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Indonesian Police, Wary of Public Backlash, Choose Caution in School Standoff

Students are temporarily detained by police officers as they try to leave near an Islamic boarding school where an explosion went off, in Sanolo village, Sumbawa island, Indonesia, July 12, 2011
Students are temporarily detained by police officers as they try to leave near an Islamic boarding school where an explosion went off, in Sanolo village, Sumbawa island, Indonesia, July 12, 2011

An investigation into a bomb explosion last week at an Islamic boarding school in eastern Indonesia sparked a two-day standoff between police and armed students.

School explosion, investigation

Dozens of students armed with knives and machetes prevented police from entering their Islamic boarding school, Umar bin Khatab, to investigate an explosion there on July 12. The blast killed the school’s treasurer, who was allegedly training students how to make homemade bombs.

When the two-day standoff in Sumbawa Island finally ended police found several weapons, including arrows and machetes and potential bomb-making materials. They also discovered literature advocating the armed struggle for Islamic, or Sharia, law.

Although the school was suspected of religious extremism and had clear links to hard-line Islamic groups, analysts say the government did not investigate it earlier because there was no proof of criminal activity. They say going after Islamic boarding schools, or pesantren, merely on suspicion could antagonize the Muslim mainstream.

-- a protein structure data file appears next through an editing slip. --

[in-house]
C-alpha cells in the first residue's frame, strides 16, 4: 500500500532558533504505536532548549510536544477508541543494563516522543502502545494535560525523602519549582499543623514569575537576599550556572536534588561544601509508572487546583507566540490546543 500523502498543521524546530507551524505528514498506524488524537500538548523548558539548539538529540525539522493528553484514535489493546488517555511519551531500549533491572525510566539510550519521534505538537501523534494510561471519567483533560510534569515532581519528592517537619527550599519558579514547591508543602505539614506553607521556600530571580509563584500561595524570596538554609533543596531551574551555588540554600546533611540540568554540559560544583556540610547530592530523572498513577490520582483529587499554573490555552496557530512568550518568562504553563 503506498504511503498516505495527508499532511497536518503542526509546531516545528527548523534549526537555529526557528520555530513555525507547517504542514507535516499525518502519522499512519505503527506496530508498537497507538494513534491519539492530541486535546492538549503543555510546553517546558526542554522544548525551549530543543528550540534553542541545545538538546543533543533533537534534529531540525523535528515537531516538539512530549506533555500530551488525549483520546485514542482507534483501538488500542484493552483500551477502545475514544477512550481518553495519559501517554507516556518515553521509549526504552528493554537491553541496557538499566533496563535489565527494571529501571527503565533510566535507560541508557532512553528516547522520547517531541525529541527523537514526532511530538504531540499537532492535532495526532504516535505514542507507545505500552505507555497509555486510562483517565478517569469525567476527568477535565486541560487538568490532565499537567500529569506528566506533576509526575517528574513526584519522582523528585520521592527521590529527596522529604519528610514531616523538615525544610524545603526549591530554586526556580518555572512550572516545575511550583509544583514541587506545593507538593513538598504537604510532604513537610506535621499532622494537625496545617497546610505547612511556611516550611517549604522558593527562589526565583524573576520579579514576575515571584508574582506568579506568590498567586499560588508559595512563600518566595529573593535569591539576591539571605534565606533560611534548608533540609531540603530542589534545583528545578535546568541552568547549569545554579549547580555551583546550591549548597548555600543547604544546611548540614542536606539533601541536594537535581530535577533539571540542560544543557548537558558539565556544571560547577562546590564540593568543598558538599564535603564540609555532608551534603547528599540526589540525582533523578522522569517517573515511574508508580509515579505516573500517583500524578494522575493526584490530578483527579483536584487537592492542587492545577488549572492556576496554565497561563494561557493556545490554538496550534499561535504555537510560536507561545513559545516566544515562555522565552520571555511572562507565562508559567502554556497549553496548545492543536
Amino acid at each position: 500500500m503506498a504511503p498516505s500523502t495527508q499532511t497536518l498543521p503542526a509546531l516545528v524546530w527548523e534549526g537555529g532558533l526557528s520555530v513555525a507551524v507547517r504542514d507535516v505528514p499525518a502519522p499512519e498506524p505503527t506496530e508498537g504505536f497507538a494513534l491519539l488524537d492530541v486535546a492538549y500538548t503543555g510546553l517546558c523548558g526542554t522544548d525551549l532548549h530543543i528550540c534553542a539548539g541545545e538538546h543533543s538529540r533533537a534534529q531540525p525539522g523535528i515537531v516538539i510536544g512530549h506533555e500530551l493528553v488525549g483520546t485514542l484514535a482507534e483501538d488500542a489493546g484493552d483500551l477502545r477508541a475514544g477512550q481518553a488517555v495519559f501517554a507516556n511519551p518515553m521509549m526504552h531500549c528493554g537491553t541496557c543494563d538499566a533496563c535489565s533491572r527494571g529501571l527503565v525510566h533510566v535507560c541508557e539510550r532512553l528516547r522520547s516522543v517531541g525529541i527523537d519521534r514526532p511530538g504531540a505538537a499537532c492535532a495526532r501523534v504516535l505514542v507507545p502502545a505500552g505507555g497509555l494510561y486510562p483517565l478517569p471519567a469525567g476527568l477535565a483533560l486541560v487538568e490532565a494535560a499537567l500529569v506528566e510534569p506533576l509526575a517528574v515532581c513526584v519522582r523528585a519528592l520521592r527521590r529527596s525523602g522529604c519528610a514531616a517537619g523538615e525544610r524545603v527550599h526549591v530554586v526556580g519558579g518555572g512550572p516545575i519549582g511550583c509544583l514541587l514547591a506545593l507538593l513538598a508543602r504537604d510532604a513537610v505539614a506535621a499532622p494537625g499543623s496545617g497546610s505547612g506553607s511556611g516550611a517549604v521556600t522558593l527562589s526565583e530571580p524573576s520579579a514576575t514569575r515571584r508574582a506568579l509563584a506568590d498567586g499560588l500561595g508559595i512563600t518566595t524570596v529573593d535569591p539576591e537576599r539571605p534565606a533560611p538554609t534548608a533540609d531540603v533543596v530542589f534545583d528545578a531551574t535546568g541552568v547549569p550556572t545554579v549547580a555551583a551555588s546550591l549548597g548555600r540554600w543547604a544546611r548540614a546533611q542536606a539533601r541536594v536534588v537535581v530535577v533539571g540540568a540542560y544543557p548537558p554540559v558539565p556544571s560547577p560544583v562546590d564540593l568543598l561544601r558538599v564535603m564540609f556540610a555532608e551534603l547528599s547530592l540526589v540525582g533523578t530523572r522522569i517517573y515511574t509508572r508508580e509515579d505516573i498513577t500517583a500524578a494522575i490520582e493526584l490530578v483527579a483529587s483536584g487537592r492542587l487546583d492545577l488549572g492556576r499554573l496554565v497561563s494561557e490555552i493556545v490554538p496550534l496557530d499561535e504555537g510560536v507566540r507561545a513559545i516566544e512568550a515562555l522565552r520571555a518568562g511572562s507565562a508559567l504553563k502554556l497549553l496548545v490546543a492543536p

Sidney Jones, a senior advisor at the International Crisis Group, which researches militancy in Indonesia, says the two-day standoff at Umar bin Khatab is a sign of how authorities are increasingly mindful about how the public views operations against Islamic militants.

“The police have faced a lot of criticism over the past year for being too quick to shoot. And I think they were probably genuinely interested in avoiding a confrontation where they might be accused of using undue force against students,” Jones said.

Police's response to bomb

The day after the bomb blast at the school, police deployed officers from the local mobile police brigade to control the situation. Although police briefly clashed with residents protesting the police presence, they refused to use force to enter the school.

While police were waiting to go in, the school’s leader, Abrori, fled the scene undetected along with students. When police finally entered they found the building empty but they have since arrested eight suspects, including Abrori.

Terrorism concerns

Analysts say Umar bin Khatab has long-standing ties with radical Islamists and has been linked to Jemaah Ansharut Tauhid. That hard-line group was founded in 2008 by radical preacher Abu Bakar Bashir, who was sentenced last month to 15 years in prison for helping organize a terrorist training camp in Aceh province.